Art Notes: New Chandler director has Upper Valley roots


Valley News Staff Writer

Published: 05-03-2023 5:22 PM

Over the last several years, Barnard native Chloe Powell has made a niche out of bringing the world to her small town.

She started the music series at Feast & Field, Barnard’s well-loved summer farmers market. She regularly brings in not only the cream of the area crop of musicians but performers such as the Argentine cumbia collective Cachitas Now!, and the South African singer-songwriter Nomfusi, both of whom are slated to play Feast & Field once the weather warms up.

But that freelance career, which also included working as an agent for international talent, is on hold as Powell takes on a new challenge. She has been named executive director of Randolph’s Chandler Center for the Arts.

She resisted the idea at first, she said in a phone interview. But, “the more I thought about it, the more I realized it was my dream job,” to bring artists into “the most beautiful venue in the state.”

One of her first acts, though, is more in keeping with her previous career. On Friday night at 7:30, Balaklava Blues, a Ukrainian band based in Toronto, performs in Woodstock’s Little Theater. The show mixes the global and the local, and also indicates that the Chandler will continue to look beyond its walls to program shows as part of its “Chandler at Large” presentations.

Friday’s night’s show, a partnership with Pentangle, BarnArts and ArtisTree, is a benefit for Razom, a nonprofit group that provides humanitarian relief to Ukrainians affected by the Russian invasion. In addition, the Woodstock-based Change the World Kids will host a Ukrainian dinner at 6 p.m. in North Chapel, just up the street.

Mark and Marichka Marczyk, the couple who lead Balaklava Blues, met during Ukraine’s 2014 Revolution of Dignity. Their music mixes the traditional polyphonic sounds of their homeland with electronica to form a modern Eastern European blues.

The band’s appearance is paid for by a grant Powell had written before the pandemic. The funding makes it possible for the concert to be a successful fundraiser, she said, but the grant was for a performance in Woodstock. Chandler is handling the ticketing.

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With any luck, Powell’s hiring will end a run of relatively short-term leadership at the Chandler, which has had several directors after the 2014 retirement of Becky McMeekin, who led the Chandler for 16 years and oversaw its growth into much busier and thoughtfully renovated venue.

When she was up for the job, “part of my pitch was I’m already here and plan to stay,” Powell said.

Not all of her life has been local. Powell spent two years at an international school in Rome, an experience that gave her a taste of the wider world.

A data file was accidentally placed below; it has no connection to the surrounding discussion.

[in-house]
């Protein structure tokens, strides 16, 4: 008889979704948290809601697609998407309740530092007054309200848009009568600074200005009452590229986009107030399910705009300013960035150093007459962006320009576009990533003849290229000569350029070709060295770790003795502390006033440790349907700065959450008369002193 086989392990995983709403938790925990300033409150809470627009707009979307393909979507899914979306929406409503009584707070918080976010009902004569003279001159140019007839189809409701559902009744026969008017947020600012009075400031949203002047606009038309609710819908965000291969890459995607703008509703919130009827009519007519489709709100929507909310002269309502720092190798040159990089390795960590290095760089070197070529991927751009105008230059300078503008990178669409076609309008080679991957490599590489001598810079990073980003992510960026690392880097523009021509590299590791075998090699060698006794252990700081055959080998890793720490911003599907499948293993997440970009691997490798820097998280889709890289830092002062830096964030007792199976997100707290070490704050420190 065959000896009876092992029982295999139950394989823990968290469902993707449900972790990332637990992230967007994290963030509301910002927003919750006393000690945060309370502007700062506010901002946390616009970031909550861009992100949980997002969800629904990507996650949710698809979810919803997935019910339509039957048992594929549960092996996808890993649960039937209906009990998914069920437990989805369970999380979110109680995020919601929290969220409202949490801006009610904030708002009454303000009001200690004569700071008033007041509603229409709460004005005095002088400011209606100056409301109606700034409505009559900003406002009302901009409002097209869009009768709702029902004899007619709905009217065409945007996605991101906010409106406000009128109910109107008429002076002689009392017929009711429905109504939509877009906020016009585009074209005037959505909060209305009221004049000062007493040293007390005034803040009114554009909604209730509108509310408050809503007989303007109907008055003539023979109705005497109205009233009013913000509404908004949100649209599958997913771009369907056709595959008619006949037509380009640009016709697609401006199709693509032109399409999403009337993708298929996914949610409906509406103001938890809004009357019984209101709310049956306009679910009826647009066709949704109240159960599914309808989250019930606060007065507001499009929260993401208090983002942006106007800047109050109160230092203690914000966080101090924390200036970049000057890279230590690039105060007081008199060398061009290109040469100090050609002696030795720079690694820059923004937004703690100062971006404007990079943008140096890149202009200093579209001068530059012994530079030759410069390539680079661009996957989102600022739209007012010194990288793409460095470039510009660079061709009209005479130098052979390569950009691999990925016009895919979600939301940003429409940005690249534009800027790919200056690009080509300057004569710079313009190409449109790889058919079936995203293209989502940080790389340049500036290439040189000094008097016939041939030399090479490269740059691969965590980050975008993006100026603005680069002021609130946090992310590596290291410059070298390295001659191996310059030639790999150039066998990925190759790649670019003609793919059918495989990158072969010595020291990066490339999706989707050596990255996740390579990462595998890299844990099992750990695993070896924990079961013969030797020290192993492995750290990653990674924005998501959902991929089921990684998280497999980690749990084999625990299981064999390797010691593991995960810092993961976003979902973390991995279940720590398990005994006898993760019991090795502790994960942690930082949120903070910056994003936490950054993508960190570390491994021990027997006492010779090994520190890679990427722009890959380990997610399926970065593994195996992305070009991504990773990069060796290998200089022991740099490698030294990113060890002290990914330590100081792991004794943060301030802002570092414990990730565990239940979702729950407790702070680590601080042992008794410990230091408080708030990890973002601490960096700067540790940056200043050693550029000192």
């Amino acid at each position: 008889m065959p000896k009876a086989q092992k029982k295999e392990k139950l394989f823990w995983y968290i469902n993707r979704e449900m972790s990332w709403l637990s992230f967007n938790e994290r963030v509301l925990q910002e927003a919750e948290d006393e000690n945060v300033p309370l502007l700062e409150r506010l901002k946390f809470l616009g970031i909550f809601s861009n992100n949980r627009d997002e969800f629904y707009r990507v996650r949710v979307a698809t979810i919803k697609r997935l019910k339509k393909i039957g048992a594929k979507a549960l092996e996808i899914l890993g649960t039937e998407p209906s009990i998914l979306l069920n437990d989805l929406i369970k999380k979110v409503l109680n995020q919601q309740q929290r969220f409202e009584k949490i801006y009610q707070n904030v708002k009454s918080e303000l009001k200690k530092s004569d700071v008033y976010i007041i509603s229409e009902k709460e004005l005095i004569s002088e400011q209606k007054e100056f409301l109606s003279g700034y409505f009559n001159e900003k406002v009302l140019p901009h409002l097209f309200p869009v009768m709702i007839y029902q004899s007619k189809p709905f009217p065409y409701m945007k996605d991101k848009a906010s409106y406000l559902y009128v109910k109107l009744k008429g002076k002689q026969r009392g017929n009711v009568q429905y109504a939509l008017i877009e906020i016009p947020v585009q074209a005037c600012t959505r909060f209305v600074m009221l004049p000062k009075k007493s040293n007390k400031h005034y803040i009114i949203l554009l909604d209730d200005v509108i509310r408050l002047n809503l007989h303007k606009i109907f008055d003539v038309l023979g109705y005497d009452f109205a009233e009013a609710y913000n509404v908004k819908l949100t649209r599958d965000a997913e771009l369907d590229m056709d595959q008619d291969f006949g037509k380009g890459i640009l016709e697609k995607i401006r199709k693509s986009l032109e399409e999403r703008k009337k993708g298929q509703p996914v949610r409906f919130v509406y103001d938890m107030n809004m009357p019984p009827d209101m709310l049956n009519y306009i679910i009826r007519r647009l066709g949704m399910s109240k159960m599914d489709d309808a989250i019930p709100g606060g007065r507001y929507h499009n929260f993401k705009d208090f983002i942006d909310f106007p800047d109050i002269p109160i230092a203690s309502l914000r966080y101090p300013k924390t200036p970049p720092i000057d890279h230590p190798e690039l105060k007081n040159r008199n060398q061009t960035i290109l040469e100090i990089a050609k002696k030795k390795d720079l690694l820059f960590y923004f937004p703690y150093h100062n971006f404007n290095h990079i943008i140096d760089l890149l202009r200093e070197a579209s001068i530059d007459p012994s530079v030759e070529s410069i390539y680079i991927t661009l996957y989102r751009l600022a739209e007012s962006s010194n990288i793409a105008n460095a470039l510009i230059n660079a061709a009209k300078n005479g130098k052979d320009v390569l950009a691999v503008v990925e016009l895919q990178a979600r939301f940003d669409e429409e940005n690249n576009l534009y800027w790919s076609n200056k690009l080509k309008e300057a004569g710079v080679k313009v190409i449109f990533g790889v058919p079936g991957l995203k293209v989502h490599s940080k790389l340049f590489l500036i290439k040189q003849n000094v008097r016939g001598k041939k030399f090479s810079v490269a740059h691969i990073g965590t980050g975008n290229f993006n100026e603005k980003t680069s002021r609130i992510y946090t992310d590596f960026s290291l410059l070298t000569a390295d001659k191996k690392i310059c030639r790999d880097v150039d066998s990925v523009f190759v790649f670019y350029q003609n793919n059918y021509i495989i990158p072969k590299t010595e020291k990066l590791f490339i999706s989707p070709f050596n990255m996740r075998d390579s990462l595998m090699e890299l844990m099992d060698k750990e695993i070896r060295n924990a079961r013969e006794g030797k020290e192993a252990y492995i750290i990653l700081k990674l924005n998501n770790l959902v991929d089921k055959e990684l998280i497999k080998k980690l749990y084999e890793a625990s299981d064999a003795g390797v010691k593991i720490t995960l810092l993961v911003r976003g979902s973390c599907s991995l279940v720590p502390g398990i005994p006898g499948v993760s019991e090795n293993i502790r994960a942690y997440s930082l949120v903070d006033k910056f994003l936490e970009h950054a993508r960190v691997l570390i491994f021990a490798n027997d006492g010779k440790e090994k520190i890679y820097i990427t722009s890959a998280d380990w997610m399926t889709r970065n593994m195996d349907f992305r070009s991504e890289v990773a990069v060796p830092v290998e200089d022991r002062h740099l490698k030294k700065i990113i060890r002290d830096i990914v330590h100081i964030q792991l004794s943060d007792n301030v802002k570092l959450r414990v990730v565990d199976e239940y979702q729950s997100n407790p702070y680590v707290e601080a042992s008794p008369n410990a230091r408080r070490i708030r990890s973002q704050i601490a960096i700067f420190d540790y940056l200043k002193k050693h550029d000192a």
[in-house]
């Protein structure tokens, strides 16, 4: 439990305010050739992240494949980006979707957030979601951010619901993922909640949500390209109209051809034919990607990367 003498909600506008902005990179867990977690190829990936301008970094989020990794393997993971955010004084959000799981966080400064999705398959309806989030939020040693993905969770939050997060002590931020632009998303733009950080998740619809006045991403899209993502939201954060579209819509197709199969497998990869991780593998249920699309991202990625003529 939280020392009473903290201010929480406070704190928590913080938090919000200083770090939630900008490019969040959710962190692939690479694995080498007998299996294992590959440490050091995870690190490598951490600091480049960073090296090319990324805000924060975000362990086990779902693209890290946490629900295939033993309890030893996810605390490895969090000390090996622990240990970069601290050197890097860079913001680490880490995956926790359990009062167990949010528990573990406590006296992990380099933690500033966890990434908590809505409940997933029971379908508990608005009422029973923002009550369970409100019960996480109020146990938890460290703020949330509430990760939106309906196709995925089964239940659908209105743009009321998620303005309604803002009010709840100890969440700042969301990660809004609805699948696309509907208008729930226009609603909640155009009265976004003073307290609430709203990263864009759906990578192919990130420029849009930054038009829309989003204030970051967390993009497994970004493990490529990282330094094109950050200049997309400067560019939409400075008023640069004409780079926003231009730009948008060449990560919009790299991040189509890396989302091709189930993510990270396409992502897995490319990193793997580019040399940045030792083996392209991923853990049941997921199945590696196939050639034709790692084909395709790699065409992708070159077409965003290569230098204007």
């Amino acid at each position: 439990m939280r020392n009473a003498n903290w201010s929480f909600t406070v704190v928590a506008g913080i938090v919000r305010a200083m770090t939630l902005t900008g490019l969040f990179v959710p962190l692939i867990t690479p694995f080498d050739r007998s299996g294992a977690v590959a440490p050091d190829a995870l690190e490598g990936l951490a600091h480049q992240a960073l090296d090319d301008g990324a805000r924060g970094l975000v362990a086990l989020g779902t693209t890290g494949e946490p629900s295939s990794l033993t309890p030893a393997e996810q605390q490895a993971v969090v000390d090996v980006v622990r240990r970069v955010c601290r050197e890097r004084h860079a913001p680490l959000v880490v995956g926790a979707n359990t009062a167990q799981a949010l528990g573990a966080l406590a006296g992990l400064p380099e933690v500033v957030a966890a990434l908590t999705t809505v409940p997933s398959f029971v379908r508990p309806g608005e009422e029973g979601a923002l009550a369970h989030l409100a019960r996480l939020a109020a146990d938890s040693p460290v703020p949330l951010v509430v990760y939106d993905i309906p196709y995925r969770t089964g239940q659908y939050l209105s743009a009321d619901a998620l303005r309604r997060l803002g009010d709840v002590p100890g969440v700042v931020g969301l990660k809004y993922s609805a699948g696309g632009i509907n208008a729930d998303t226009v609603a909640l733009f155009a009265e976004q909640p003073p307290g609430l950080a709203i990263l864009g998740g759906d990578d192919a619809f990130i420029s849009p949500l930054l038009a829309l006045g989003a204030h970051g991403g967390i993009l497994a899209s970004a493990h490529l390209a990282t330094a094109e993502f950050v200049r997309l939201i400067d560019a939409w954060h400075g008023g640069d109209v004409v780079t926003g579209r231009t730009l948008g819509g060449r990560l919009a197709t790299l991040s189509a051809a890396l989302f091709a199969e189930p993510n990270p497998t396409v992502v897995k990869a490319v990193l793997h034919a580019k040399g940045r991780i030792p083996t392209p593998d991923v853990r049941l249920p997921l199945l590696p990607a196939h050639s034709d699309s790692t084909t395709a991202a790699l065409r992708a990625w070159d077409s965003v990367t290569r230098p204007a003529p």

“It was just my mom’s dream to live in Rome,” she said.

After living there for her freshman year, Powell returned as a boarding student after two years at Woodstock Union High School.

At the Chandler, Powell, 38, replaces Karen Dillon, who has served since just before the start of the coronavirus pandemic, and who will stay on half-time as the Chandler’s development director. Having Dillon there makes her job feel more reasonable, less likely to burn her out, Powell said.

The excitement of operating a venue, rather than spreading her efforts over a variety of roles, is that she can use the knowledge she’s built up about booking artists in the service of a venue with more pull.

To bring musicians to Feast & Field, Powell often had to catch them when they already had lined up an “anchor” date at a larger venue, one that could afford to pay them enough to travel. There are more possibilities to work with bigger acts.

“I’m in a better position as a presenter than I was as an agent” because she can partner with other venues to make things happen, she said.

She’s also talking with Randolph’s schools and recreation department to create programs for students, even as she learns the ins and outs of the job.

“There’s a lot that happens under the umbrella of the Chandler, so I’m still learning all the moving parts,” she said.

Balaklava Blues performs at 7:30 Friday night in Woodstock’s Little Theater. For tickets (pay what you can) and more information, go to or call 802-727-9878. For tickets to the 6 p.m. benefit dinner at North Chapel, email An artists talk will precede the dinner at 5:30.

The musical bard

Staying in the Woodstock area, ArtisTree Art Center opens a production of “The Twelfth Night Show,” a modernized, musical take on one of Shakespeare’s most beloved comedies, on Thursday night. Megumi Nakamura and Jacob Brandt, the couple who wrote the adaptation, perform with two other actors, Allie Seibold and her husband, Seth Eliser, all of the play’s many roles. Brandt, a Brooklyn-based musician and composer, wrote the show’s original music.

The production continues through May 13. For more information, go to or call 802-457-3500.

A man of many talents

The Main Street Museum opens an exhibition of paintings by Ed Eastridge, who has played music with pretty much everyone who has ever plucked a string in the Upper Valley. A reception for Ed, with lots of music, is planned for 2 p.m. Saturday afternoon. The museum, at 58 Bridge St. in White River Junction, accepts donations, but events are free and open to the public.

Alex Hanson can be reached at or 603-727-3207.